Did you know that what—and how much—you eat can have a huge impact on how well you sleep?
Well, it does. And more than you think.
Because while you might never have thought about how your nutrition may affect your sleep, it has a bigger impact than most of us realize.
While society may constantly push the idea that eating less is better (and that we should constantly try to lose weight), sometimes eating more is the right answer—not only for your athletic performance, but also for your quality of sleep.
Get to Sleep Naturally
Most of us have had trouble falling asleep as well as staying asleep. After tossing and turning, sometimes even for a few hours, we finally fall asleep. And what often seems like 15 minutes later, the alarm goes off…
We’ve all heard about importance of sleep, yet many of us don’t prioritize it, or start to only when it becomes a real problem.
If you don’t sleep as well as you’d like to, you may have turned to natural supplements, teas, or even sleeping pills to try and sleep better. And although you may have tried a lot of that stuff and found that while some of it worked for a short while, others did nothing.
But relying on sleep medicine isn’t the answer to sleep issues. We should be able to fall asleep and stay asleep naturally, according to our circadian rhythm—and without tricks or pills.
What Happens In the Body When We’re Asleep
Our bodies are set up to do the most important physical repair work between 10pm and 2am.
Recovering from our workouts is a large part of this physical repair work, because that’s the muscle building time. Our muscles don’t grow and strengthen while we’re working out—this happens later, when we’re resting.
Somewhere around 2am and until we wake up is the time our bodies do most of the mental repair work. This is when our brains are processing everything that happened the day before, going over conversations and solving problems.
Energy Demands During Sleep
Although we use the bulk of our energy (a.k.a. food) when we’re awake or while we’re working out, we also burn energy when we’re asleep. The energy is used to make these physical and mental repairs that we just mentioned.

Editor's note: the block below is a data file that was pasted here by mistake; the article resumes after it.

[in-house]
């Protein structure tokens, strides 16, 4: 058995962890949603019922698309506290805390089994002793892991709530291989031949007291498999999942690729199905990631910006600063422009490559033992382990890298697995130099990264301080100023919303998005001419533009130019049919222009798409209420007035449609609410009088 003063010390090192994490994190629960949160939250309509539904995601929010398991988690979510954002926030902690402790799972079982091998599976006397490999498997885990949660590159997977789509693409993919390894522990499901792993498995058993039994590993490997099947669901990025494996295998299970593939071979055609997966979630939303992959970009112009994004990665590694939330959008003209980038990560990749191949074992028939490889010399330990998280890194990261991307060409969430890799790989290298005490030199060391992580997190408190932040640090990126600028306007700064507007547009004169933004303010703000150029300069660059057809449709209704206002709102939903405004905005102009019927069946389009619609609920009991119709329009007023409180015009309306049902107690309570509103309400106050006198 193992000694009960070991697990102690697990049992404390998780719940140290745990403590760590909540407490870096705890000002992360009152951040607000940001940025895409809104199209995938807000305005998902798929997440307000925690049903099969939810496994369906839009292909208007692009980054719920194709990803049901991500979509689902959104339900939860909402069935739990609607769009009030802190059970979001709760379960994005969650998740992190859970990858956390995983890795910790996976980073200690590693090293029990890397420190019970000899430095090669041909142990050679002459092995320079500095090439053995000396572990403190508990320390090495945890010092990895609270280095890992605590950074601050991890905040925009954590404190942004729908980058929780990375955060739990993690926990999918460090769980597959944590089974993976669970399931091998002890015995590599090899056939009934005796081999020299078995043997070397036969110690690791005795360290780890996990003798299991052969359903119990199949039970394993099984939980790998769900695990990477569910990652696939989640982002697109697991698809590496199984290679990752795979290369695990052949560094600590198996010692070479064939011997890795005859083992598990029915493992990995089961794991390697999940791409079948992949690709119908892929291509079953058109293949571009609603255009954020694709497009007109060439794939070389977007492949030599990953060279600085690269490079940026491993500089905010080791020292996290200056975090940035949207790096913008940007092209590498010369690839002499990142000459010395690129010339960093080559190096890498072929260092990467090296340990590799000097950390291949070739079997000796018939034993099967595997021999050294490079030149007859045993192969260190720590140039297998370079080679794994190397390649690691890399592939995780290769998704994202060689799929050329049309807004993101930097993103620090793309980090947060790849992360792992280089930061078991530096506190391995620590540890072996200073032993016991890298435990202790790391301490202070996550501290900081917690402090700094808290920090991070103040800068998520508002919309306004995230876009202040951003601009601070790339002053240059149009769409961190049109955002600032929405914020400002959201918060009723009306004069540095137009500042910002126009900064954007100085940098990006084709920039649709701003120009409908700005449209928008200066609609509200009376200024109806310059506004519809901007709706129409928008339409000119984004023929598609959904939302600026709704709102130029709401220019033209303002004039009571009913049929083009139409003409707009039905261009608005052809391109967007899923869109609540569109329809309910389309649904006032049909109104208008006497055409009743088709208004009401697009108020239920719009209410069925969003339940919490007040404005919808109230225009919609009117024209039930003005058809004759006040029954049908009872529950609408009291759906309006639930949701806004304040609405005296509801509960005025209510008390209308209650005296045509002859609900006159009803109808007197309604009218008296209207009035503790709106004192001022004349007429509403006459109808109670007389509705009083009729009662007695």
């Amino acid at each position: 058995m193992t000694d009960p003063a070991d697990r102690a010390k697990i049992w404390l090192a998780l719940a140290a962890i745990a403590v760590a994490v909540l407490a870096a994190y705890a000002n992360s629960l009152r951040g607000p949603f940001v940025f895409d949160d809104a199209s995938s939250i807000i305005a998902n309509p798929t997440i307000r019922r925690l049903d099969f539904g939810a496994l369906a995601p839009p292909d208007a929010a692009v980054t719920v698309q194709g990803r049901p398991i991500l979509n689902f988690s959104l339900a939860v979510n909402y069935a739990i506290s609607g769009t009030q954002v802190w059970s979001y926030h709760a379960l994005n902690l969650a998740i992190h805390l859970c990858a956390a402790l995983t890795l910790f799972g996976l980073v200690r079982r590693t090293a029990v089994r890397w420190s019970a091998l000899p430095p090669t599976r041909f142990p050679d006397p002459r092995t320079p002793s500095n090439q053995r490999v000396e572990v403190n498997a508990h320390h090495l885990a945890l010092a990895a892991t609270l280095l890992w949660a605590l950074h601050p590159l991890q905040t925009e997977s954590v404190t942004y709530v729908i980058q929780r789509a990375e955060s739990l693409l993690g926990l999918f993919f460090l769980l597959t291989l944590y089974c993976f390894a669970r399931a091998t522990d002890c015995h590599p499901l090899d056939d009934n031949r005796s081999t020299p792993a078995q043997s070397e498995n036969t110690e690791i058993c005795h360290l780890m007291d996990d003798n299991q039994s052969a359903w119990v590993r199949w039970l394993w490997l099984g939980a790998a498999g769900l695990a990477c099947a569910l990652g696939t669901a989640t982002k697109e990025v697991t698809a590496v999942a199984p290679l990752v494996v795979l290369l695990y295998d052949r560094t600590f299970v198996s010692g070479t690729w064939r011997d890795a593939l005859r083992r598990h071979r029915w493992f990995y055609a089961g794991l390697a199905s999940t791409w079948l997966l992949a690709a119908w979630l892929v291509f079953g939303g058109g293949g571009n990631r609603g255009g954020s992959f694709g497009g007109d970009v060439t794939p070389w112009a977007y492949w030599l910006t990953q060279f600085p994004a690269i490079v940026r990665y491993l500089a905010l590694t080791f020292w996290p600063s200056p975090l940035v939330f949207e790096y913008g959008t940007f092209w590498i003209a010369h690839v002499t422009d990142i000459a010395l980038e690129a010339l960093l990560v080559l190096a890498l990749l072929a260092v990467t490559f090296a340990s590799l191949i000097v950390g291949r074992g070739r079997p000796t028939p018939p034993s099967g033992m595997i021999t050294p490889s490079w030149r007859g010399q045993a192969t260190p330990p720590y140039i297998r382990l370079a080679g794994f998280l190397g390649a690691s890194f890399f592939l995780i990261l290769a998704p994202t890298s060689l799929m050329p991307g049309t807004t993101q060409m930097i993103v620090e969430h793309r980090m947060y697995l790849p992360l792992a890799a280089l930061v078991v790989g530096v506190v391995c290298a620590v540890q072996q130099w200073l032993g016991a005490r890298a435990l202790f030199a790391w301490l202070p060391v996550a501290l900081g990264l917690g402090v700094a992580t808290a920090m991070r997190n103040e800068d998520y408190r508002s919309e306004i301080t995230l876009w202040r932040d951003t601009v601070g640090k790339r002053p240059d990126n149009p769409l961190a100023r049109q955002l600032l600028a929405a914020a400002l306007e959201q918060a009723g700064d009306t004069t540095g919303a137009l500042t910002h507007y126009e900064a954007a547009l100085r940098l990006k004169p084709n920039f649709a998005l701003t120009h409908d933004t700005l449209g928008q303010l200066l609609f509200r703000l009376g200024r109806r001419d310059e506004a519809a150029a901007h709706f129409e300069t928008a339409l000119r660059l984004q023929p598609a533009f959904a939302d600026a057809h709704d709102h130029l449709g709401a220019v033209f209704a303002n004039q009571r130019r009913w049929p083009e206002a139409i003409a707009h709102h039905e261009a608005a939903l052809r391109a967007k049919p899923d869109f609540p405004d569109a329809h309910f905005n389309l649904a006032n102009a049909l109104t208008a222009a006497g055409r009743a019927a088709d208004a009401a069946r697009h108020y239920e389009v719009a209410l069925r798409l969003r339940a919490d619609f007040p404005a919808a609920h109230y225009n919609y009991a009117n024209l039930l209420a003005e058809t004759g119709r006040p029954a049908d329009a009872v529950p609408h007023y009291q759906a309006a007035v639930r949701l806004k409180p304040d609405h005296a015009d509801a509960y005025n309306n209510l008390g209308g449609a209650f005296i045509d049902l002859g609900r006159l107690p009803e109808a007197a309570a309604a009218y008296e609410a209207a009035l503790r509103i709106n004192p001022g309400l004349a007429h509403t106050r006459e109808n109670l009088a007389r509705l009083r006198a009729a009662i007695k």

This is where nutrition comes into play. It’s incredibly important eat enough to have enough resources for these repairs. Not eating enough calories may cause restless sleep or waking up often at night.
You may have heard that it’s not a good idea to eat a lot in the evening, because you want to give our digestion a rest, or that skipping a meal at night will help you lose weight easier. But going to bed hungry may mean that you don’t have enough energy to get your body through these physical and mental processes that it needs to take care of. Instead of waking up in the morning rested and ready to kick off the day, you’re groggy and dragging because you didn’t sleep well.
Fluctuation of Stress Hormones
If you haven’t eaten sufficiently during the day, levels of your stress hormones like adrenaline and cortisol will peak at different times than when they’re supposed to.
For example, if you haven’t eaten enough, your adrenaline increases when you go to bed or during the first hours of your sleep, and you may have hard time falling asleep or staying asleep. This adrenaline peak often happens around 1-2am, waking you up or keeping you constantly tossing and turning around this time at night.
Cortisol levels should be low when you go to bed, to get you ready for sleep. They should then start rising gradually as the morning is getting closer and wake you up. However, if you haven’t eaten enough during the day, cortisol levels are high already when you go to bed, and they reach their peak much earlier than they’re supposed to. That also means you’re up way earlier than you wanted.
Even if you sleep through the night but have night sweats, nightmares, or just very a restless sleep, these things can simply be caused by not having enough energy in our bodies.
How To Eat For Better Sleep
Many people keep their dinners small because they’ve heard that any food they eat late at night will turn into fat.
For the same reason, they may be afraid of carbs, so they have something small as low-fat yogurt or cottage cheese with maybe some berries or nut butter, or a very light salad instead of a proper dinner. These may be okay post dinner snacks, but they aren’t proper meals, especially when you’re physically active.
Remember, what you eat during the day will affect the way you sleep at night.
Make sure that you have a proper meal at night, that is complete with all three macronutrients–carbs, protein and fat. Eat until you’re comfortably full, and forget about all the “food rules” you may have heard about eating at night (like not eating after 6pm or other similar “rules”).
Having a snack before bed may be useful too, because it provides you more energy that is needed to do all the essential repair work we talked about before. Here are some good before bed snack ideas!
Eating Enough = Better Sleep
Good sleep is extremely important for good health, both physical and physiological. What you eat during the day can have a big impact on your sleep.
Don’t skip meals! If you’ve been afraid of eating at night and your sleep is bad, a small snack after dinner or right before bedtime can give you some much needed energy that helps you sleep until morning.
Kersten Kimura is a NASM PT, bootcamp instructor and personal trainer located on the East Bay, California. Check out her website here to learn about her take on womens’ health and hormones, balanced and obsession-free living and get her best 30-minute workouts.